Music including Sarasates Zigeunerweisen, Robert Keeleys On the Tiles and Max Bruchs Violin Concerto in G minor
Artists including Ida Haendel, Chris Garrick Quartet, Menuhin Competition Prize Winners, and the BBC Concert Orchestra conducted by Barry Wordsworth
Reviewed by: Diarmuid Dunne
Reviewed: 4 April, 2004
Venue: St. Johns, Smith Square, London
Brahms’s Hungarian Dance No.1 (as orchestrated by the composer) opened this gala concert celebrating the Genius of the Violin festival. A rolling, bouncing account by the BBC Concert Orchestra put everyone in a good humour and brought a festive feel to the evening, although under different circumstances, one would have more critical words on the orchestra’s lack of togetherness at some points.
Overall, this concert was designed as a showcase for young talent, in particular the junior and senior winners of the Yehudi Menuhin competition that formed part of the Genius coverage. Winner of the junior first prize, Joel C. Link, gave a hearty performance of Sarasate’s Zigeunerweisen. The young American impressed with a confident, sweet tone and some precocious, whimsical brio. The fast, closing section was taken a little too quickly perhaps, and Link struggled to keep up with a runaway orchestra, but it’s such a toe-tapper that no one minded. Well I didn’t anyway.
Given the celebratory nature of the evening, the winner of the senior first prize, Hye-Jin Kim started the second movement of Saint-Saëns’s Violin Concerto No.3 in surprisingly nervous form. She soon ironed out the more obvious mistakes though and charmed with a singing, lyrical tone and some beautifully sympathetic playing. Kim was accomplished in the final movement (the first one not being played), but there was a slightly monotonous feel to conception of the music. It needed more momentum.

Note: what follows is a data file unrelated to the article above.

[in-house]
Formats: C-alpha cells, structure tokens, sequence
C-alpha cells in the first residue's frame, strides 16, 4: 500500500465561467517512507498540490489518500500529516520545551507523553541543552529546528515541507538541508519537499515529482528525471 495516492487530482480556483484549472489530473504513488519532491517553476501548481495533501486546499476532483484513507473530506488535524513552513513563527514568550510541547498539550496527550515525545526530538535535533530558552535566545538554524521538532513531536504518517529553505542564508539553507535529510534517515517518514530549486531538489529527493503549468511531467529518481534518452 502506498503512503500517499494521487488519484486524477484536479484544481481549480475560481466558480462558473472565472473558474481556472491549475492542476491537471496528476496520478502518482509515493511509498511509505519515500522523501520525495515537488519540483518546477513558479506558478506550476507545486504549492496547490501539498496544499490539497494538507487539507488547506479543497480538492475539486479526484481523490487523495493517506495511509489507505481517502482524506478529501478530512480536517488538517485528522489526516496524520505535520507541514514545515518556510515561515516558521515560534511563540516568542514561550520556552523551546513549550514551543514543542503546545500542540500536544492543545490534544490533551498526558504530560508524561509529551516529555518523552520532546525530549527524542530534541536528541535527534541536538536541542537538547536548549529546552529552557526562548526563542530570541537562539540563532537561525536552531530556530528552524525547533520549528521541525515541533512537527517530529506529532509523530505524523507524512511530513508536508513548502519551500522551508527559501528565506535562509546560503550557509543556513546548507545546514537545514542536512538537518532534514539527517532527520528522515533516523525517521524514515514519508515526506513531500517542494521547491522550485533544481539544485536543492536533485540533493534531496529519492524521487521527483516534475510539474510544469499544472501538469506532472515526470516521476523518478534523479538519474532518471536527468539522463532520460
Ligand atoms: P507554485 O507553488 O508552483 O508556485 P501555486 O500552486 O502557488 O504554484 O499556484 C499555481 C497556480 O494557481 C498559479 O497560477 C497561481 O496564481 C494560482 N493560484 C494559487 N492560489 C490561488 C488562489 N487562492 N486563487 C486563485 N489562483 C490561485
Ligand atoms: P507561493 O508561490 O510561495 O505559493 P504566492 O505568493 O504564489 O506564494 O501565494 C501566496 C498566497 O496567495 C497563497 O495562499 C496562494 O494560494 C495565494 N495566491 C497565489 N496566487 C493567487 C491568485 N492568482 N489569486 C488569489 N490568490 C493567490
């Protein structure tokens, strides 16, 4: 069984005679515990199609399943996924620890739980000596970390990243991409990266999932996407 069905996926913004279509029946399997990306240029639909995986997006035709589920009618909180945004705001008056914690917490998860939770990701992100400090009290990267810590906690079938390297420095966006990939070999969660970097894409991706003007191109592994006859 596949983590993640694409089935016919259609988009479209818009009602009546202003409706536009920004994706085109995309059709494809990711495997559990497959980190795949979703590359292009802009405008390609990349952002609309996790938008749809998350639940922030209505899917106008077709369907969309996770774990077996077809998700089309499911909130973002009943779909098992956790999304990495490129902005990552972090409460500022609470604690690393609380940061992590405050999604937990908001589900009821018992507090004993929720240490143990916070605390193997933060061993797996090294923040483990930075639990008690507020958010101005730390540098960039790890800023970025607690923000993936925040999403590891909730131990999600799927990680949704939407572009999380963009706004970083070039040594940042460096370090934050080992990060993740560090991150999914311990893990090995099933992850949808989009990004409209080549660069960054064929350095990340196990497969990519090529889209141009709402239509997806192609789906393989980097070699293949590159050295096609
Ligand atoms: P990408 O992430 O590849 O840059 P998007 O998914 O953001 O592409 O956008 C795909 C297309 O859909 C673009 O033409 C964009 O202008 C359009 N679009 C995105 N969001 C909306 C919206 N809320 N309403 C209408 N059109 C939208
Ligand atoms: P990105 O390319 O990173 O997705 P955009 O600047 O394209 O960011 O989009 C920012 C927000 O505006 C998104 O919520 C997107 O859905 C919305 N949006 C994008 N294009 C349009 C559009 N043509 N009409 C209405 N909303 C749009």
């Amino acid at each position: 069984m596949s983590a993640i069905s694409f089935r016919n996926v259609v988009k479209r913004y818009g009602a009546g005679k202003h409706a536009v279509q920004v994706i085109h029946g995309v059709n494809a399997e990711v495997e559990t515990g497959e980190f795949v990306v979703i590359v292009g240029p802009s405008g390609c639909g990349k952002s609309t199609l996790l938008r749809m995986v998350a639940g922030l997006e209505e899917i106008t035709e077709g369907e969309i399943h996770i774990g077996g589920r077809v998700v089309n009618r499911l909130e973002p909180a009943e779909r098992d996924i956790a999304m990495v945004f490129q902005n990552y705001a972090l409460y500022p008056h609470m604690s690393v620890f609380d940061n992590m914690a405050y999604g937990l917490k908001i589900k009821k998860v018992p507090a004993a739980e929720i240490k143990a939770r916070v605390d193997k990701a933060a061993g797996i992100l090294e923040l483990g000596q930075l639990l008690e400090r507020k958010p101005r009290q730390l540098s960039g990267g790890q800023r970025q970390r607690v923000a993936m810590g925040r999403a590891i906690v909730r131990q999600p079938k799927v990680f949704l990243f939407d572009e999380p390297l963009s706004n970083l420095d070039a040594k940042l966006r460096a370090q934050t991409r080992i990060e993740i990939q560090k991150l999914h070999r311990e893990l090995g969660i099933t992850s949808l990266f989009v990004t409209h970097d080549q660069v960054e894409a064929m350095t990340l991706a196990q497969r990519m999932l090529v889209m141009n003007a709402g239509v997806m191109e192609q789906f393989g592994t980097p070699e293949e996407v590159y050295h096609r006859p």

In his review of the Final, Daniel Khalikov was Colin Anderson’s choice to win the senior first prize – and it wasn’t hard to see why. The 20-year-old from Uzbekistan played Robert Keeley’s On the Tiles with great composure and professionalism. The music itself didn’t do an awful lot for me though. I’ve had a few nights on the tiles, but if they ever evoked this kind of atonal misery, I think I’d go on the wagon. The pianist was Carole Pressland – who failed to get a mention in the programme.
The Chris Garrick Quartet provided us with a jazz interlude that unfortunately became rather tedious. Nobody wants to come down hard on young talent (and these guys certainly aren’t short of it) but in all honesty this was dreadfully stiff, immature stuff.
The evening came to a close, and indeed a climax, with Ida Haendel in Bruch’s G minor concerto. Haendel’s unpretentious playing is the perfect antidote to some of today’s strutting, attention-seeking performers. Her nobility of tone is deeply affecting, and the concerto was brought off with such structured, unforced musicality that it was a delight to listen to. For encores, she held a rapt audience with the Russian Dance from Tchaikovsky’s Swan Lake (as a solo violin transcription) and ended the evening on a sombre note with something written by her teacher Carl Flesch seemingly based on Handel, which she dedicated to the victims of violence around the world.